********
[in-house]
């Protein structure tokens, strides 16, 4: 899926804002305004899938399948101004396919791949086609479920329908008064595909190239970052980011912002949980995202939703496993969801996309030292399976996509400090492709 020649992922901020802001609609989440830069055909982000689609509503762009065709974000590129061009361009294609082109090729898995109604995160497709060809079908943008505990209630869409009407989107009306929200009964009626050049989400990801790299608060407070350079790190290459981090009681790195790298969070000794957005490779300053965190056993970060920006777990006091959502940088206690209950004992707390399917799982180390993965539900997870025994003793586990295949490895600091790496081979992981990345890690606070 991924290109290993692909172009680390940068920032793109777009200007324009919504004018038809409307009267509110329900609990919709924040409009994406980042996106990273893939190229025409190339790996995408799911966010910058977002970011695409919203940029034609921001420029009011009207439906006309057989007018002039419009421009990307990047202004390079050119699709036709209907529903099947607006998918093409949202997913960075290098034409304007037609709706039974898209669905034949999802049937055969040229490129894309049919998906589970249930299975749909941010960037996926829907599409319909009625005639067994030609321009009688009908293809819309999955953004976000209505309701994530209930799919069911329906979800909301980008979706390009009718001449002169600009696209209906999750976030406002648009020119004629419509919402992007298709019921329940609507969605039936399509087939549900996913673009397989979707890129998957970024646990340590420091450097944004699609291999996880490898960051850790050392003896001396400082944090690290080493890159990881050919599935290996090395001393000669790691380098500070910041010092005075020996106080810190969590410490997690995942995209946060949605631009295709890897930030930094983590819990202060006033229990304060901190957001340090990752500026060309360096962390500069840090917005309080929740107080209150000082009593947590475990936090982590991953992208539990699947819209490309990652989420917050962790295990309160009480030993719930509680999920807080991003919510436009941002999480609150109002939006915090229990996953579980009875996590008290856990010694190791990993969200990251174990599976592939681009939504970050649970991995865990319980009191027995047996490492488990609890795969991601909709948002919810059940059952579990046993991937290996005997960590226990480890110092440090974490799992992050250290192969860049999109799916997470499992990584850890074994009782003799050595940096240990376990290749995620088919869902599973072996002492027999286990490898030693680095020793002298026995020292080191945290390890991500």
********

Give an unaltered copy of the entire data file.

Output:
[in-house]
């Protein structure tokens, strides 16, 4: 899926804002305004899938399948101004396919791949086609479920329908008064595909190239970052980011912002949980995202939703496993969801996309030292399976996509400090492709 020649992922901020802001609609989440830069055909982000689609509503762009065709974000590129061009361009294609082109090729898995109604995160497709060809079908943008505990209630869409009407989107009306929200009964009626050049989400990801790299608060407070350079790190290459981090009681790195790298969070000794957005490779300053965190056993970060920006777990006091959502940088206690209950004992707390399917799982180390993965539900997870025994003793586990295949490895600091790496081979992981990345890690606070 991924290109290993692909172009680390940068920032793109777009200007324009919504004018038809409307009267509110329900609990919709924040409009994406980042996106990273893939190229025409190339790996995408799911966010910058977002970011695409919203940029034609921001420029009011009207439906006309057989007018002039419009421009990307990047202004390079050119699709036709209907529903099947607006998918093409949202997913960075290098034409304007037609709706039974898209669905034949999802049937055969040229490129894309049919998906589970249930299975749909941010960037996926829907599409319909009625005639067994030609321009009688009908293809819309999955953004976000209505309701994530209930799919069911329906979800909301980008979706390009009718001449002169600009696209209906999750976030406002648009020119004629419509919402992007298709019921329940609507969605039936399509087939549900996913673009397989979707890129998957970024646990340590420091450097944004699609291999996880490898960051850790050392003896001396400082944090690290080493890159990881050919599935290996090395001393000669790691380098500070910041010092005075020996106080810190969590410490997690995942995209946060949605631009295709890897930030930094983590819990202060006033229990304060901190957001340090990752500026060309360096962390500069840090917005309080929740107080209150000082009593947590475990936090982590991953992208539990699947819209490309990652989420917050962790295990309160009480030993719930509680999920807080991003919510436009941002999480609150109002939006915090229990996953579980009875996590008290856990010694190791990993969200990251174990599976592939681009939504970050649970991995865990319980009191027995047996490492488990609890795969991601909709948002919810059940059952579990046993991937290996005997960590226990480890110092440090974490799992992050250290192969860049999109799916997470499992990584850890074994009782003799050595940096240990376990290749995620088919869902599973072996002492027999286990490898030693680095020793002298026995020292080191945290390890991500």